Swiss Wine Regions

Swiss Wine

Observations about Swiss wine and grapes, and the history of wine-making in Switzerland

The Föhn

Schiltorn, SwitzerlandA Föhn is a weather phenomenon that influences the climate throughout Europe and in Switzerland makes it possible to grow grape varieties in regions that would otherwise be inhospitable. Read more »

Grand Prix du Vin Suisse, 2008

No state support, no regional pre-selections, and no quotas, the Grand Prix du Vin Suisse competition is open to all Swiss wine producers, and reflects the eclectic range of Swiss wines. Read more »

Bern, It's Elementary

Swiss Alps, cows, wine bottle and large clock face in Bern, SwitzerlandWith the exception of the small cooperatives around Spiez, when you speak of the Bern wine region, you are speaking of the area around Lake Biel. Here on the shores of the lake, monasteries and nobles have been making wine since the Middle Ages. With the reformation in the 16th century, ownership ended up in the hands of the state, or the merchants from Bern and Biel. Since then ownership has shifted to the citizens living around the lake. Read more »

Charming Pinot Noir

Image of a glass of Pinot noirAlthough sometimes called the "queen of grapes, Pinot noir is not one of the superstars of wine, not yet at least, but it certainly has a cult following. Its subtle and mysterious nature appeals to the individualist and its versatile qualities gratify the onephile.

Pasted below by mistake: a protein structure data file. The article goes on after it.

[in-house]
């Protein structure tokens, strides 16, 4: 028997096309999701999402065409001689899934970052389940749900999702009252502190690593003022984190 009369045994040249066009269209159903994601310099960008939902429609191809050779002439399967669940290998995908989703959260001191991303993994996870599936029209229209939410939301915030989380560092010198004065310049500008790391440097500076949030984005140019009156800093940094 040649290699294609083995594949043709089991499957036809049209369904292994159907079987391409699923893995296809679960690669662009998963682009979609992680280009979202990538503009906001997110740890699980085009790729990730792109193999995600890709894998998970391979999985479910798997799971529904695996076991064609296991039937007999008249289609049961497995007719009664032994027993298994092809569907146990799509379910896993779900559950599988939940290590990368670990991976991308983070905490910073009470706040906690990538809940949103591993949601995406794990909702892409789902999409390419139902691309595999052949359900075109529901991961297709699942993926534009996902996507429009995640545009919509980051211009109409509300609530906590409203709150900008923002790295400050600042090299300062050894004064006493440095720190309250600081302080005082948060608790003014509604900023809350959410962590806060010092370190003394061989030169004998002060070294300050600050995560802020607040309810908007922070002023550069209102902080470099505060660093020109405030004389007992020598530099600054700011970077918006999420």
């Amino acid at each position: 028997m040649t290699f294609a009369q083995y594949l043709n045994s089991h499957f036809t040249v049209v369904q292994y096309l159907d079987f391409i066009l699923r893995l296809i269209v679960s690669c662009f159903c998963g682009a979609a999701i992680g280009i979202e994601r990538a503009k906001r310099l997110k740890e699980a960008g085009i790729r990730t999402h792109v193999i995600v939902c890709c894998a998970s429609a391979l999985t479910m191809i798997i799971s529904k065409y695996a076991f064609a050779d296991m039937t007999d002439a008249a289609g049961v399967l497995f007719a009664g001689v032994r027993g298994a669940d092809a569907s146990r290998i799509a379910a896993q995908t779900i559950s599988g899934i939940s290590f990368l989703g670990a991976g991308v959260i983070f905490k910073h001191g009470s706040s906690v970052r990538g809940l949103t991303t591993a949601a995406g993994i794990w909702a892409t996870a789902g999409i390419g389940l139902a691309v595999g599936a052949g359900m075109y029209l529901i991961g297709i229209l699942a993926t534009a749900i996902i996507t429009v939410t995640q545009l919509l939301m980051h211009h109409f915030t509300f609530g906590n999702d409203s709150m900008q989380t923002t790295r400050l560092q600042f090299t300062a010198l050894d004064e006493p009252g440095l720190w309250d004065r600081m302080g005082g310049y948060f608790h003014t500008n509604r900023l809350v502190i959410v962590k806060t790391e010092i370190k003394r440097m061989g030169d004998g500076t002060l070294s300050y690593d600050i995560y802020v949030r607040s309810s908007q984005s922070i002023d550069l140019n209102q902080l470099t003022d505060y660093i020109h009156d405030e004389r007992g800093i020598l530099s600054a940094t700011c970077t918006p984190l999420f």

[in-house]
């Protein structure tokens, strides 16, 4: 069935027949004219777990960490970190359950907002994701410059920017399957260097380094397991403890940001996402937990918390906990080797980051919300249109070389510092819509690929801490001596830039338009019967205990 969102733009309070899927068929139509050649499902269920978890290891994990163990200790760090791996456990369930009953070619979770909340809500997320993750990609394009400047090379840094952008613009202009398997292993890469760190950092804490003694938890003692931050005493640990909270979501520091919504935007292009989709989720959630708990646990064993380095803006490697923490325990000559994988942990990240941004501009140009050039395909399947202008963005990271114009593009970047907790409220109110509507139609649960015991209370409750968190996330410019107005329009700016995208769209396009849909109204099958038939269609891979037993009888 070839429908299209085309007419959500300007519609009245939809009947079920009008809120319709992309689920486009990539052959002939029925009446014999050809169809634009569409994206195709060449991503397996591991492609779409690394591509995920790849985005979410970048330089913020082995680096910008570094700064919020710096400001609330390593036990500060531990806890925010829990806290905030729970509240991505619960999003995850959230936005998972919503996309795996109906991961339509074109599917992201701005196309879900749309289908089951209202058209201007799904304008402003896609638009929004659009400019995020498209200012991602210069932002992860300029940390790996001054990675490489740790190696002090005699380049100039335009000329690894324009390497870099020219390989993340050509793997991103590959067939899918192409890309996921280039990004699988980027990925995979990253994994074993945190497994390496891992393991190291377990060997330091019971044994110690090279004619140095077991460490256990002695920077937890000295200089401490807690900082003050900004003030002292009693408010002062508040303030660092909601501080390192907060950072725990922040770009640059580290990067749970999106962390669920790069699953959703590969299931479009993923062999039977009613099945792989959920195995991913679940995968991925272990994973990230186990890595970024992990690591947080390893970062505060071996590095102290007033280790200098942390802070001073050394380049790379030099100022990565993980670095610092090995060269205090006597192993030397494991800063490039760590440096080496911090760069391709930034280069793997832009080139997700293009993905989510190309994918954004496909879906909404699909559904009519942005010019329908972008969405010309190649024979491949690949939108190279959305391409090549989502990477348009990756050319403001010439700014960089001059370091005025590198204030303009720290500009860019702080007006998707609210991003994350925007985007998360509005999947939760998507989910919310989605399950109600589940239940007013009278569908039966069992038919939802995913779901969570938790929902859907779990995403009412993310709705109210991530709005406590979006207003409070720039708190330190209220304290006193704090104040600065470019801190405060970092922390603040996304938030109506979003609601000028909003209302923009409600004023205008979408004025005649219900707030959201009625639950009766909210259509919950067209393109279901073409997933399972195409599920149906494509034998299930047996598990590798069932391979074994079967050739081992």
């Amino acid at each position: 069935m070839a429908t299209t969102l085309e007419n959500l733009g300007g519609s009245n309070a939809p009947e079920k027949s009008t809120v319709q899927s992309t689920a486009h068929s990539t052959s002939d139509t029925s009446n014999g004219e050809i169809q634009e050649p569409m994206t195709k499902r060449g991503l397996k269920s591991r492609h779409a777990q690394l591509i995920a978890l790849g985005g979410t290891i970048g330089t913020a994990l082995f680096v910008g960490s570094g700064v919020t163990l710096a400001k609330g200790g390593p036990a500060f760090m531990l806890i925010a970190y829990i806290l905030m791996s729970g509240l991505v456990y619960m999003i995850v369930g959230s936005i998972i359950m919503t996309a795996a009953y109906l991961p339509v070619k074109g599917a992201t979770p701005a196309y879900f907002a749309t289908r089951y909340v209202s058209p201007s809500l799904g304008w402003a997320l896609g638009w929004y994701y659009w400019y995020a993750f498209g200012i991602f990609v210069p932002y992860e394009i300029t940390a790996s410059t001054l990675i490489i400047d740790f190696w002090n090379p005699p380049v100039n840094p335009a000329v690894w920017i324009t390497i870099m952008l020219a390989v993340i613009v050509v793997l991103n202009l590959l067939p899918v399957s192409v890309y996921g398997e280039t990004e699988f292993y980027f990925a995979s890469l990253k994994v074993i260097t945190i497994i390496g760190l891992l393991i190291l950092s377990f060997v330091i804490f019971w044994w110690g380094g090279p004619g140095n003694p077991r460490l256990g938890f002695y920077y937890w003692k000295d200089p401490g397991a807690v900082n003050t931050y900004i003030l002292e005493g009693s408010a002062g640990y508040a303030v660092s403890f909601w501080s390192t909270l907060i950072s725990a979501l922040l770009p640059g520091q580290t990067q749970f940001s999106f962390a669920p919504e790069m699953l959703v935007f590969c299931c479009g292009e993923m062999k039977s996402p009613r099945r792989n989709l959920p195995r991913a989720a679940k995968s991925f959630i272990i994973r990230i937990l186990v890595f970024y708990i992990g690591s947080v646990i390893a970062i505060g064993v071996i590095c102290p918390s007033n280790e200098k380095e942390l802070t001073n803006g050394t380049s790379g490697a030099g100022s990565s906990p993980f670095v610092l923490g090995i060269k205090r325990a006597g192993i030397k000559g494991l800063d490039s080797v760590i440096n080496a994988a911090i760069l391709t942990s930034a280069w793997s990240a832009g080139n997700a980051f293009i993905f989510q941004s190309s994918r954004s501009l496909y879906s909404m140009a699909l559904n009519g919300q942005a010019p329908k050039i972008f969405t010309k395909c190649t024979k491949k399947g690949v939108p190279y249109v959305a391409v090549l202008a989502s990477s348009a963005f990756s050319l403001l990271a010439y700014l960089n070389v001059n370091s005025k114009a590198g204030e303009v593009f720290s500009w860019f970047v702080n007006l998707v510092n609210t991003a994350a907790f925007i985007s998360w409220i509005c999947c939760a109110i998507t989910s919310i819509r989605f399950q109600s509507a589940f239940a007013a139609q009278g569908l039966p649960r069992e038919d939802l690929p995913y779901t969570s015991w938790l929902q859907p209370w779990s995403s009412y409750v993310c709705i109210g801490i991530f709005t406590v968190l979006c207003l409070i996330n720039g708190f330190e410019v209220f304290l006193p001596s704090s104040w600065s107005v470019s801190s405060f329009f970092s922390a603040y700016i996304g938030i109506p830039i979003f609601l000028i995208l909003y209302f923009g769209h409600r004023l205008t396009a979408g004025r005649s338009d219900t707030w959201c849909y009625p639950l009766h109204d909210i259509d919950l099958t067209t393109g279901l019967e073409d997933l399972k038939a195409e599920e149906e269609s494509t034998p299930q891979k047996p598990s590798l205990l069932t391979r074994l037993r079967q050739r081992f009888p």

One could think this Burgundy grape is a criminal on the run in Switzerland, given all the names it goes by here. In the cantons of Geneva, Vaud and Neuchâtel it may be called Cortaillod or Salvagnin noir. In Ticino it's sometimes Pinot nero, and in the German-speaking areas; Blauburgunder and Klevner (or Clevner). Generally though it's Pinot noir in most of Switzerland and Blauburgunder in the German-speaking areas. Read more »

The Wine Grapes of Switzerland

Fendant

Fendant is a protected designation and may only be used in Valais for wines made from the Chasselas grape. In contrast to its native France, where it wasn’t too successful as a wine grape, the Chasselas shines in Switzerland.

Himbertscha

Himbertscha is one of the rare indigenous white varieties from Haut-Valais, mostly at home in the vineyards of Visperterminen (Upper Valais). The name Himbertscha is said to come from a raspberry (himbeer in German) taste of the wine himbeerartigen. Jose-Marie Chanton who specializes in cultivating the old vines from Wallis makes this wine available under the quality label “Brantignon”. He also cultivates the Himbertscharebe, another “rediscovered” old Walliser white wine.

Pinot Gris

Called Malvoisie in Valais, this grape has nothing to do with any of the Malvoisie varieties of the Muscat family and is another of the mutations of Pinot Noir. A vine grown in many of the Swiss areas, in Valais, Pinot Gris produces a fine sweet late harvest wine with honey overtones.

Nothing more excellent or valuable than wine was ever granted by the gods to man.

Plato

Swiss Alps, cows, wine bottle and large clock face in Bern, Switzerland

Fine Swiss Wine

Discover Switzerland’s odd grapes, small producers, and eclectic tastes